I’ve made deliberate steps during this pregnancy to take care of my mental health. It’s not perfect, not even close. Just today, I asked my doctor to be placed back on medication. I haven’t been on anything since we started fertility treatments with this pregnancy and these past weeks have shown me I needed something else. This past week alone, something shifted in me, chemically, and I can’t shake it. I’m WORN OUT. Again, my body is changing rapidly and chemically it’s effecting me. And while I’m more on the anxiety side then the depressed side of things, it’s depressing to literally not be able to move. It’s physically taxing for me to take care of my boys. It’s so terrible. I absolutely 100% hate it! But I know it’s temporary. I know the instant she is born, my body will feel such a sense of relief in some ways – it did the last time. Praise Jesus.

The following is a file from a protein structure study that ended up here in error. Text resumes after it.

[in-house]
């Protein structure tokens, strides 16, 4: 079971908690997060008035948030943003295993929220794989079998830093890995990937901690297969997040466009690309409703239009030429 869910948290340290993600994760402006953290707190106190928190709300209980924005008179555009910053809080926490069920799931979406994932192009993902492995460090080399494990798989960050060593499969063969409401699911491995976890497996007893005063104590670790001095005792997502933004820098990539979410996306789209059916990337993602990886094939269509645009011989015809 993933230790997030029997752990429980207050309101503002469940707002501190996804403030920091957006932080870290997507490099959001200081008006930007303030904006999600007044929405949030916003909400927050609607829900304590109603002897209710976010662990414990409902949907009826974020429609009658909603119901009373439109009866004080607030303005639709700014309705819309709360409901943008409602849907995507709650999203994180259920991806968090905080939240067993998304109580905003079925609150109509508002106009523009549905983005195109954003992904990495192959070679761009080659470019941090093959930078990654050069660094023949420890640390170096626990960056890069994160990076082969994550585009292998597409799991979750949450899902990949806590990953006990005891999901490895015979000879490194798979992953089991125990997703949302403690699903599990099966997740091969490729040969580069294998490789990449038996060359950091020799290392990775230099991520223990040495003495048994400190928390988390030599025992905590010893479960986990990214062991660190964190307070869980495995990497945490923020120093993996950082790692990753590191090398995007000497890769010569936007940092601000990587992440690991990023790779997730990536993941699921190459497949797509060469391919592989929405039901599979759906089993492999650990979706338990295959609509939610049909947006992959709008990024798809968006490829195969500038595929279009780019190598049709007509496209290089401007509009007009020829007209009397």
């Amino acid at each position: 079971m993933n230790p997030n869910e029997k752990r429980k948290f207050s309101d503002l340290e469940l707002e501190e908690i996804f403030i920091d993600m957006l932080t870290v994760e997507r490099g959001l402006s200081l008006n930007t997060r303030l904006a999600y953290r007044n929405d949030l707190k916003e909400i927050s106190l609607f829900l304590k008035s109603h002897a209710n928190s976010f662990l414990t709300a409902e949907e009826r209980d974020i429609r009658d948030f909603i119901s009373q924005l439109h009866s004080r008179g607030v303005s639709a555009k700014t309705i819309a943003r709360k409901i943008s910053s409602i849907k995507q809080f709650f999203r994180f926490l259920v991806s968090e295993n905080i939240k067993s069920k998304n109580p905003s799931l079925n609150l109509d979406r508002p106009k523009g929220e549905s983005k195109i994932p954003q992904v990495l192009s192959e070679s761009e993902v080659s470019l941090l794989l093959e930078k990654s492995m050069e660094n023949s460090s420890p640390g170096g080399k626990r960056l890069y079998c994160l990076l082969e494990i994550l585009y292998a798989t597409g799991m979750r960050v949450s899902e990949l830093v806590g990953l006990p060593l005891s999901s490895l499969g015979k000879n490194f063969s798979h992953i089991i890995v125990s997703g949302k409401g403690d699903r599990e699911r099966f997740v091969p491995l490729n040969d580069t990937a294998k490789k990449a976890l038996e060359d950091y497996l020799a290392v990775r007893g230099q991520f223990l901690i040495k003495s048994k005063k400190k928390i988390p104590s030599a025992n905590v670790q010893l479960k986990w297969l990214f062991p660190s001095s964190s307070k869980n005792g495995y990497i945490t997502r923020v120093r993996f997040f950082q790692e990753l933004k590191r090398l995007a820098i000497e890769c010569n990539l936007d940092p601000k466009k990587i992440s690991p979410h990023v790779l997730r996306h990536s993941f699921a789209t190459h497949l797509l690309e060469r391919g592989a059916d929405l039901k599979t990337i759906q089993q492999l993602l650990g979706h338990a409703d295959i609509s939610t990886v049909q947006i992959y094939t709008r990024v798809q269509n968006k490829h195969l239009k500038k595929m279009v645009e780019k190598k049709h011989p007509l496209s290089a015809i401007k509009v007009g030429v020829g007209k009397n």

And while I feel all sorts of overwhelming emotions during this tail end of the pregnancy I feel secure that I have put tools in place to help me do this better this time around. Tools I didn’t make time for the first time around. And I should have. Because I needed them. I’ve spent the last 14 months working through junk I needed to while I was pregnant the first time. It’s exhausting but necessary. It’s amazing how my children have reprioritized my life. And even more amazing how much more confidence I have in bouncing back from a fall, whenever it happens. Because it will. Yes, good mental health is good for me but it’s even better for my husband and babies.

So, while I have no idea what the future brings for us, I’ll be okay. I’m as ready as I’m going to be so bring it on.

 

Kicking the fear inside one day at a time,

Rachel